So much for Britain’s infamous drinking habit: you’d have to have been living under a rock on Mars this year to hide from the fact that ‘non-alcoholic booze’ has gone well and truly mainstream.
The biggest beer brands all now have their own booze-free doppelgängers. Investors are happily ploughing serious sums of cash into growing low and no-alcohol brands (dedicated non-alcoholic craft brewer Big Drop, for instance, has just netted a £500k cash injection to ramp up its production even further).
And the excitement is quickly spreading into spirits, with a swathe of Seedlip-esque NPD hitting the market this year.
But this isn’t the first time these drinks have surged in popularity. Non-alcoholic beers such as Kaliber and Clausthaler were massively fashionable at the turn of the decade but faced huge declines over the early 2010s. Neither can be found in the mults these days.
- So what’s different this time around?
- How much steam does the current vogue for virtuous booze have in it?
Depending on which paper you read, younger shoppers are either intensely health-conscious, less inclined to get drunk and rowdy, or sensitive ‘snowflakes’ who don’t know how to have fun.
Whatever the case, a recent study in the journal BMC Public Health claims more than a quarter of people aged 16 to 24 are now teetotal.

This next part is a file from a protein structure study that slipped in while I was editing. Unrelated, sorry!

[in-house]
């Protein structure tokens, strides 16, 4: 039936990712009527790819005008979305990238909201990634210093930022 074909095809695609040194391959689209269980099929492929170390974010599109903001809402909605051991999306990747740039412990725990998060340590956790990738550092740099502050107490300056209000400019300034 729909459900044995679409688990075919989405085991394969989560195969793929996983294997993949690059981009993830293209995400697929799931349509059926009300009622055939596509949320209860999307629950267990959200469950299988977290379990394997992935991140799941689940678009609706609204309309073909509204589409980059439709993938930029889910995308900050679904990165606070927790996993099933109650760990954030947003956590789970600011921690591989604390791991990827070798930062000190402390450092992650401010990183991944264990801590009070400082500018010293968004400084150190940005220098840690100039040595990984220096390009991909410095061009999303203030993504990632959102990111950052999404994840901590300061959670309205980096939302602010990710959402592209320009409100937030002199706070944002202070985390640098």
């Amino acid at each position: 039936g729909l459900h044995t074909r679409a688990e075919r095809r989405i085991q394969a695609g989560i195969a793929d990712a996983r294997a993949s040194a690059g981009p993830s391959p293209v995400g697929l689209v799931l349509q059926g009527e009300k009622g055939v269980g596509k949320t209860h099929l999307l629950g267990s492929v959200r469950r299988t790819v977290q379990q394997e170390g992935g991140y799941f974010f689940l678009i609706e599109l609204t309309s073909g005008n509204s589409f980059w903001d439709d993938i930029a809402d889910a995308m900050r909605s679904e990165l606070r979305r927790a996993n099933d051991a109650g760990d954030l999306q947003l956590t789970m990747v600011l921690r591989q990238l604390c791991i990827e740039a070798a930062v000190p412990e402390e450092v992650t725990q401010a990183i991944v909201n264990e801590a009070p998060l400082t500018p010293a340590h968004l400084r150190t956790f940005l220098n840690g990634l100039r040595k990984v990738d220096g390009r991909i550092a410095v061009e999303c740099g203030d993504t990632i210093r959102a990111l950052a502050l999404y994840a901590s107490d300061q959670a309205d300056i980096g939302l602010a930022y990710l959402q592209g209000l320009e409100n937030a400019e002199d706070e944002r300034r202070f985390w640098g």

Indeed, as our Top Products Survey 2018 reveals this week, clean eating, flexitarianism and a growing health consciousness are dramatically shaping the nation’s food and drink habits.
“The new generation has a very different relationship with alcohol,” says Jason Warner, AB InBev president for North Europe.
“And if you look outside of the UK to markets like Spain, Germany and others around the world where this trend started 10 to 15 years ago, they are huge category segments.”
It’s in beer that the non-alcoholic trend has taken the firmest hold. Sales of beer and cider below 1.2% abv have almost doubled over the past year alone, growing 43.3% (£12.5m) to £41.5m - the equivalent of an extra 5.5 million litres, exclusive Kantar Worldpanel data reveals [52 w/e 4 November 2018].
With this in mind, the big brewers are making far bolder choices with low and non-alcoholic NPD than ever before, with the likes of AB InBev and Heineken releasing low and no versions of their biggest brands such as Heineken’s eponymous lager (its first ever spin-off) and Budweiser, in the form of Bud Prohibition Brew, rather than placing their bets on untested new brands.
The message? That taking a risk with their frontrunners is paying off.